Get out of Benghazi, Westerners told
Libyan military guards check one of the US mission's burnt-out buildings in September. Photo: AP
THE federal government is urging Australians to immediately leave the eastern Libyan city of Benghazi in response to an imminent threat against Westerners.
The Department of Foreign Affairs and Trade (DFAT) issued the alert this morning following similar warnings from the Britain, Germany and the Netherlands, variously describing the threat as specific and imminent.
‘‘All Australians in Benghazi should leave immediately,’’ DFAT said on its website.‘‘We are aware of a specific, imminent threat to Westerners in Benghazi.’’
The department reminded Australians that its travel advisory for Libya was still at its highest ‘‘do not travel’’ level ‘‘due to the high threat of terrorist attack, the ongoing threat of kidnapping and the unpredictable security situation throughout the country’’.
‘‘Australians who choose to remain in Libya should ensure that they have appropriate personal security measures in place,’’ DFAT said.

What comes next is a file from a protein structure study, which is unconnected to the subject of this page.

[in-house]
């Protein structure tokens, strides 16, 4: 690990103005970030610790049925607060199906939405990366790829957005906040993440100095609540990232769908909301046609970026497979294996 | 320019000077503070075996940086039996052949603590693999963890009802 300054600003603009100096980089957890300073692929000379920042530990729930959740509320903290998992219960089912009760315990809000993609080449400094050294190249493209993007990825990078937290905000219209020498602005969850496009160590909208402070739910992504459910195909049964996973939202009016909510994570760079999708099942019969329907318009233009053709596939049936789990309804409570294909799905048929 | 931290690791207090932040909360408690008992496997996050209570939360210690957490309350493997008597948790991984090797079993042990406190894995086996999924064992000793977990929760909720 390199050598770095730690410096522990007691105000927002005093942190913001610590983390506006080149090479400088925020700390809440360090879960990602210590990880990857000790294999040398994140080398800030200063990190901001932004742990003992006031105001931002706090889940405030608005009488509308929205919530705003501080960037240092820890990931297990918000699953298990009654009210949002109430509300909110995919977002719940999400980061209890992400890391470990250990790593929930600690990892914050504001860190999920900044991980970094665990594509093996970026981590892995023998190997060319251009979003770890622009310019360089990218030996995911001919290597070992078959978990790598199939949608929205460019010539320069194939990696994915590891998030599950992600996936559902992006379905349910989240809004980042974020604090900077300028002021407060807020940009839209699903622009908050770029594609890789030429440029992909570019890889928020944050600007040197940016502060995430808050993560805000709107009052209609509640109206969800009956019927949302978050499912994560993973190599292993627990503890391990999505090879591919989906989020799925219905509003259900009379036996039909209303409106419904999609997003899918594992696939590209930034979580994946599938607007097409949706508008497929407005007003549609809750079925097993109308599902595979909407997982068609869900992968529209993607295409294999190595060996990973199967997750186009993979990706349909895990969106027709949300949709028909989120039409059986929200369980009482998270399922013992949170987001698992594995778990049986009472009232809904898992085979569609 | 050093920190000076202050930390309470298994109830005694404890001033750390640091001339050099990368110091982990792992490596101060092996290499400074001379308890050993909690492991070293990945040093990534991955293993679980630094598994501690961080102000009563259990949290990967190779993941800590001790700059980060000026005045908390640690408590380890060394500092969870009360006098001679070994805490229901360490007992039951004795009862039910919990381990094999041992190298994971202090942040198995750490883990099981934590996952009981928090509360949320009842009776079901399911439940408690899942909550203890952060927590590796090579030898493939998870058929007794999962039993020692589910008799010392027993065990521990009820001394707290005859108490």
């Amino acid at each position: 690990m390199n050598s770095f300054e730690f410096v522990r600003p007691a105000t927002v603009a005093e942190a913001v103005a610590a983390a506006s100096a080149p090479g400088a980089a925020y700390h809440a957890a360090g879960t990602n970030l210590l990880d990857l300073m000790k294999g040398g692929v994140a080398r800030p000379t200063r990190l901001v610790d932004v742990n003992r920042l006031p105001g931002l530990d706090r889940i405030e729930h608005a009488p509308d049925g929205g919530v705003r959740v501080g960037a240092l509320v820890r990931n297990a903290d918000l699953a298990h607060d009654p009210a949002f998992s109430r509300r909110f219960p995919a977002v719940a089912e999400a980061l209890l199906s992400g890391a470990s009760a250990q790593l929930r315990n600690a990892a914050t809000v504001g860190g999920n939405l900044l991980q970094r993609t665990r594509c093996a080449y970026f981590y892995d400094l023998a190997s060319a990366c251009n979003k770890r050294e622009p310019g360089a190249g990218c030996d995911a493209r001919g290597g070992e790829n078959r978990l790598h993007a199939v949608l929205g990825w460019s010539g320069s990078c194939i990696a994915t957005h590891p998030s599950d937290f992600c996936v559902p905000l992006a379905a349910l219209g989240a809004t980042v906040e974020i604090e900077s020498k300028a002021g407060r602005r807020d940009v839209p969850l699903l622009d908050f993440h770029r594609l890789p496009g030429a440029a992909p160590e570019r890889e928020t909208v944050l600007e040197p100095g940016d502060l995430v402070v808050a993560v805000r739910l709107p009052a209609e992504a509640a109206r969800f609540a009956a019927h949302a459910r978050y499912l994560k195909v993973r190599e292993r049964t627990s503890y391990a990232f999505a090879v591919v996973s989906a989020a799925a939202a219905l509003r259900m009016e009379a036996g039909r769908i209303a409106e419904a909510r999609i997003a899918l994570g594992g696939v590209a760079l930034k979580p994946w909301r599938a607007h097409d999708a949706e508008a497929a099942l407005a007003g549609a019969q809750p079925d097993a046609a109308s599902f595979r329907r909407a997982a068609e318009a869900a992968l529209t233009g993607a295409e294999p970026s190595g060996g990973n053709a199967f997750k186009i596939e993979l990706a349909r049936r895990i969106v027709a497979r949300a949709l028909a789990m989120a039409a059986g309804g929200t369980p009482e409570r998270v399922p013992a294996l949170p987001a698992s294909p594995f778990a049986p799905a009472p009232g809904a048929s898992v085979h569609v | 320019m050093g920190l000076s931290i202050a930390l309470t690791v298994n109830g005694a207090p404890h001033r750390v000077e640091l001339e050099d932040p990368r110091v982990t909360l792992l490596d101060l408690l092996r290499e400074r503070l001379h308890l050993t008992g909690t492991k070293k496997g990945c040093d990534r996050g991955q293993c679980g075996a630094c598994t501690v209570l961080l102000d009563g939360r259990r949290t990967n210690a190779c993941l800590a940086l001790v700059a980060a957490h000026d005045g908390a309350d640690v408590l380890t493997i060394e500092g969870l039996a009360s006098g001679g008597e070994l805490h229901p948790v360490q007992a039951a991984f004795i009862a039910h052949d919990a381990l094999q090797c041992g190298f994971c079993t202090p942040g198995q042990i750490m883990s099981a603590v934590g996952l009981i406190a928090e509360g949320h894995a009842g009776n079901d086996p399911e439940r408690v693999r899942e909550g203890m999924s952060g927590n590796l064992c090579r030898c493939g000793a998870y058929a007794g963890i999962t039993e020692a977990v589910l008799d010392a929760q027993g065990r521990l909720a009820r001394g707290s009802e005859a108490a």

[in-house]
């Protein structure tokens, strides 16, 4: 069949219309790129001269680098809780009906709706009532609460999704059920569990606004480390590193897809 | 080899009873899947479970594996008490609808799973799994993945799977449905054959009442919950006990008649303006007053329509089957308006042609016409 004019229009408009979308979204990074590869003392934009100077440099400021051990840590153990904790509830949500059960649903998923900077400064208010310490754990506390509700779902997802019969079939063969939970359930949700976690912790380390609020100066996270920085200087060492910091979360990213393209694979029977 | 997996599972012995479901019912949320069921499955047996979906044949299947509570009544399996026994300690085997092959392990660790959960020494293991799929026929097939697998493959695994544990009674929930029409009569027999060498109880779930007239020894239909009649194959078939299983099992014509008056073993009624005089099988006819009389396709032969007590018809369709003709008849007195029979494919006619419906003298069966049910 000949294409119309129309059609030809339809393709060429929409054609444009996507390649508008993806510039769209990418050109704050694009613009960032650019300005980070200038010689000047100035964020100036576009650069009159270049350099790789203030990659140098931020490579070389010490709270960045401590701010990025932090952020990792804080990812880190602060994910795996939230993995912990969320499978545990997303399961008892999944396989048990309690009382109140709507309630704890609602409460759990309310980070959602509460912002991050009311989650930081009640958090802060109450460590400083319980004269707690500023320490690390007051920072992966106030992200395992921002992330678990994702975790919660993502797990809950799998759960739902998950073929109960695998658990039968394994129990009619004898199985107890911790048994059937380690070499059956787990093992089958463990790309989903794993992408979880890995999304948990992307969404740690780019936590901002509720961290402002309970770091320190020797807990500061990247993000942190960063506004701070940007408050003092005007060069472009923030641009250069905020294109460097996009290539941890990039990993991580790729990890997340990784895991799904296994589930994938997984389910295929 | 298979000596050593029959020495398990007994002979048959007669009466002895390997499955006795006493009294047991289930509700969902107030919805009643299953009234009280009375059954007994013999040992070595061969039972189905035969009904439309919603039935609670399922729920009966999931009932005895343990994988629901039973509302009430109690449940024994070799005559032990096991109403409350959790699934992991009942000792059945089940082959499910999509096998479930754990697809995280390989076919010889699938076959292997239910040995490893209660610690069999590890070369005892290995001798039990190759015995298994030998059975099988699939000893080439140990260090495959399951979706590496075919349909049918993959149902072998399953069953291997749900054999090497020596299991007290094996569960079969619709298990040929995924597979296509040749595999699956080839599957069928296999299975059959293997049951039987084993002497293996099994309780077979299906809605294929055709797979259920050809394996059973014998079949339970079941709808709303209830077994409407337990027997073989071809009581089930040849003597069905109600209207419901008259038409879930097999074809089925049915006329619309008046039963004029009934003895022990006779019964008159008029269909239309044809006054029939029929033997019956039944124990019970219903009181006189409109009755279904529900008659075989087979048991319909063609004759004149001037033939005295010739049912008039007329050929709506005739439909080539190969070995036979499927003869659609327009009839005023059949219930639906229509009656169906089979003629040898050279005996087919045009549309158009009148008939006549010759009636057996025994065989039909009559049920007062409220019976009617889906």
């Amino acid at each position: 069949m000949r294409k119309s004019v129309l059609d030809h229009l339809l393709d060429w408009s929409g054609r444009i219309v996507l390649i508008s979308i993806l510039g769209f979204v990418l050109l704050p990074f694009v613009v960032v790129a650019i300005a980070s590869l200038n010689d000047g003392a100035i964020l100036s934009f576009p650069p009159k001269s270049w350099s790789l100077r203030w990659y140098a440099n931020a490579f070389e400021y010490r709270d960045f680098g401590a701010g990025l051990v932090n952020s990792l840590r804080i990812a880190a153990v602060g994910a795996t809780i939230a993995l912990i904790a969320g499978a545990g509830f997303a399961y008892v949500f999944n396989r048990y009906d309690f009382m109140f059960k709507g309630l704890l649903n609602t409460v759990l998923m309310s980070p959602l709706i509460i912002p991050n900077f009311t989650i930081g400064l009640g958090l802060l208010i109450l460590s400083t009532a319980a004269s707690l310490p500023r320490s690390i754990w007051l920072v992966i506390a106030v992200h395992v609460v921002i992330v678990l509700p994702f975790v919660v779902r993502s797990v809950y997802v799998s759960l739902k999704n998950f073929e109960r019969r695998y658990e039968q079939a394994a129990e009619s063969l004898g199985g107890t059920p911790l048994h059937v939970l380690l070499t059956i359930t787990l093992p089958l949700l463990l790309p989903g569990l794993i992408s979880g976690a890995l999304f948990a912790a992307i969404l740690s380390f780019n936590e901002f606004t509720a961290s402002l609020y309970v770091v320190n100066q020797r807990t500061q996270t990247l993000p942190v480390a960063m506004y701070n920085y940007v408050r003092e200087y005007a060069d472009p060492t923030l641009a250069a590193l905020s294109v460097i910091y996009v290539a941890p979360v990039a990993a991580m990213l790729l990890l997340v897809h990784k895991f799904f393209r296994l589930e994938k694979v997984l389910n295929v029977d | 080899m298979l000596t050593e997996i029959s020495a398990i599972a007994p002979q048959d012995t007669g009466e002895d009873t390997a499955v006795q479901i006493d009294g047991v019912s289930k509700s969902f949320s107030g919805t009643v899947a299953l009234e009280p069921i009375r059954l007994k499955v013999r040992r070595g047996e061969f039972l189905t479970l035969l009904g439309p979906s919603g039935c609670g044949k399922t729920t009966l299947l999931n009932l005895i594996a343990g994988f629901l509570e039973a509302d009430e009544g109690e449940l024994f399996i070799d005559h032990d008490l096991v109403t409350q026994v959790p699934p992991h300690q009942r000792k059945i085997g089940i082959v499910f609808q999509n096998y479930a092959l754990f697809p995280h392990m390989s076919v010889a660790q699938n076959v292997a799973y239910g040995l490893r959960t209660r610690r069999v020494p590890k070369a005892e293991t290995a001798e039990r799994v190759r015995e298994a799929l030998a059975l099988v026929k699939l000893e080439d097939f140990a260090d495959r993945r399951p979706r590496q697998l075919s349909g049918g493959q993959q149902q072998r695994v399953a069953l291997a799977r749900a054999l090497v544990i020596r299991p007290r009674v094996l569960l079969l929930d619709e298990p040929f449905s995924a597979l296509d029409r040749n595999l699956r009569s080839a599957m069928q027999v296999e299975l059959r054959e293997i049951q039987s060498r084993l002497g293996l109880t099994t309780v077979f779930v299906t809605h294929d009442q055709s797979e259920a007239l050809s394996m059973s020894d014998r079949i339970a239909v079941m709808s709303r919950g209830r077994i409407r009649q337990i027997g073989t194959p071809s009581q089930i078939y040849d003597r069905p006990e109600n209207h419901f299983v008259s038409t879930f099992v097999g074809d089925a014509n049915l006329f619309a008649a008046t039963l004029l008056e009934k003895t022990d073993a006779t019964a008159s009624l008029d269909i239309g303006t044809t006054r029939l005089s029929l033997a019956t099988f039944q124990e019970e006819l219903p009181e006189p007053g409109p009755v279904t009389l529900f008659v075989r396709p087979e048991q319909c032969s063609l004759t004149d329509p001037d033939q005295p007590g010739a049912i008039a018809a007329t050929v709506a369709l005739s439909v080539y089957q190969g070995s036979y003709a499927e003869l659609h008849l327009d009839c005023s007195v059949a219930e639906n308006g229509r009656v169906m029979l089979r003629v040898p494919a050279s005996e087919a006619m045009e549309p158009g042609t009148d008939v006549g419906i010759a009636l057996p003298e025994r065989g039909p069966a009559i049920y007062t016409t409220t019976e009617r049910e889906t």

Britain, Germany and the Netherlands' warnings come a day after US Secretary of State Hillary Clinton testified to Congress about the September attack on the US diplomatic mission in Benghazi that killed four Americans, including the ambassador to Libya.
They also come as French troops battle al-Qaeda-linked militants in Mali, and follow the deaths of dozens of foreigners taken hostage by Islamist extremists in Algeria - though it remains unclear if those two events are linked to the European nations’ concerns about Libya.
The foreign ministries of the three countries issued statements variously describing the threat as specific and imminent but none gave details.
Germany and Britain urged their nationals still in Benghazi to leave ‘‘immediately’’ while Dutch Foreign Ministry spokesman Thijs van Son said ‘‘staying in this area is not to be advised’’.
Benghazi, a city of one million people, is a business hub where many major firms employ Westerners. It was also where the Libyan uprising against dictator Muammar Gaddafi began in 2011.
Gaddafi was eventually toppled and killed after NATO backed the rebel movement, and the Arab country has since struggled with security.
Islamist extremists are often blamed for targeting security officials who worked under Gaddafi, as a kind of revenge for torturing or imprisoning them in the past.
Many city residents also blame Gaddafi loyalists who they say are trying to undermine Libya’s new leaders by sowing violence.
Ibrahim Sahd, a Benghazi-based politician, said the new government is putting together a plan to beef up security in the city and this ‘‘might have worried the Westerners of a backlash’’.